The CDMX-born PR powerhouse Adolfo Lopez Serrano Reyes, who owns Base Agency, lived around the world before being lured home. Unlike his former home, Berlin, this city retains one asset that’s more empowering than any other: affordability.

Headshot of Adolfo Lopez Serrano Reyes.
Adolfo Lopez Serrano Reyes praises Mexico City for its loving embrace of artists and progressive vibe.
Fabian Martin

“It’s one of the last world capitals that’s still livable for artists and creatives,” he said.

It also encourages immigration, which adds texture, richness and often unexpected delights — like Dooriban by Mama Park in Doctores, a restaurant started by a Mexican-born Korean restaurant vet and her partner when the pandemic clipped hospitality’s wings. They started cooking up kimchi in their home, using family recipes, and it was so popular they’ve just opened a permanent site a couple of weeks ago.

“It’s been very progressive, historically, including passing marriage equality more than a decade ago.”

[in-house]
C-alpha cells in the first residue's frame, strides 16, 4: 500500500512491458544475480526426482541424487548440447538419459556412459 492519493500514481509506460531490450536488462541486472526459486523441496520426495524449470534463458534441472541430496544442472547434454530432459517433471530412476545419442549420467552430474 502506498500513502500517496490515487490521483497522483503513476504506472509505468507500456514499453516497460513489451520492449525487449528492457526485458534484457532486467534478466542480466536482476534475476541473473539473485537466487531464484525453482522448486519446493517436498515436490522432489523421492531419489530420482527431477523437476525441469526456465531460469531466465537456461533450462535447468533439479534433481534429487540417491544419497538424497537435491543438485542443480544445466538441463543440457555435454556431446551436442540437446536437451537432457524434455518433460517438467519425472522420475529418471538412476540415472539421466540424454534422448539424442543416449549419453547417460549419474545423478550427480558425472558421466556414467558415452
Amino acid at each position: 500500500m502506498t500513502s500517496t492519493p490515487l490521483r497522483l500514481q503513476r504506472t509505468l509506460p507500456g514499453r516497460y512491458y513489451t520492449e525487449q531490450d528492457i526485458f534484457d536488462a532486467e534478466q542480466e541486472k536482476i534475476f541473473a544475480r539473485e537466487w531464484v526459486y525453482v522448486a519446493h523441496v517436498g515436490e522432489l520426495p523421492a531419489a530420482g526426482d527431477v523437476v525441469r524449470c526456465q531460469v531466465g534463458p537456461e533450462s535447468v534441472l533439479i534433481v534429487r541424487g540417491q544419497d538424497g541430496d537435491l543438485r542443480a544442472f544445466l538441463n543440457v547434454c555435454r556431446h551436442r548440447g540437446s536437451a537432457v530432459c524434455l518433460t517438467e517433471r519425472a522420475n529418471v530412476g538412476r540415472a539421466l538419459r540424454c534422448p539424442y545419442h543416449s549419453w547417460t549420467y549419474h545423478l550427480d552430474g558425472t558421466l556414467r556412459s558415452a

PR guru Adolfo Lopez Serrano Reyes

CDMX has long had a thriving LGBTQ+ scene that shares the same ‘hood as the Korean community, Colonia Juarez, especially the so-called Zona Rosa.

“It’s been very progressive, historically, including passing marriage equality more than a decade ago,” Reyes said.

He recommends checking out the new mashup of café, bar and plant store, Cafe Pacifico there or dancing at Centro’s La Purísima, “an almost derelict queer dive bar showing religious iconography and provocative neon signs as decoration.”  For more big gay fun there is the roving party Pervert and the even raunchier Technomen — check their socials for the next date and venue.

External shot of artwork at Salon Casa.
Salon Casa is a pop-up of contemporary artwork and design.
Pía Riverola

But to OD on art, he suggests visiting during Zona Maco art fair, when the city’s cultural scene is at its liveliest, especially after last year’s pandemic-pruned edition. In early February, it will transform the city, along with other pop-ups like his client Salon Cosa, a shoppable assortment in the best of contemporary design.

State of the art

Estonian-born Age Salajõe co-founded the roaming gallery Masa three years ago, and it’s quickly become the coolest cultural asset in CDMX. It’s the collaborative spirit that sets Mexico City apart, she said.

Inset of Age Salajõe over her Masa gallery.
Estonia’s Age Salajõe (inset) is behind the roaming Masa gallery.
Maureen M. Evans; MASA Galeria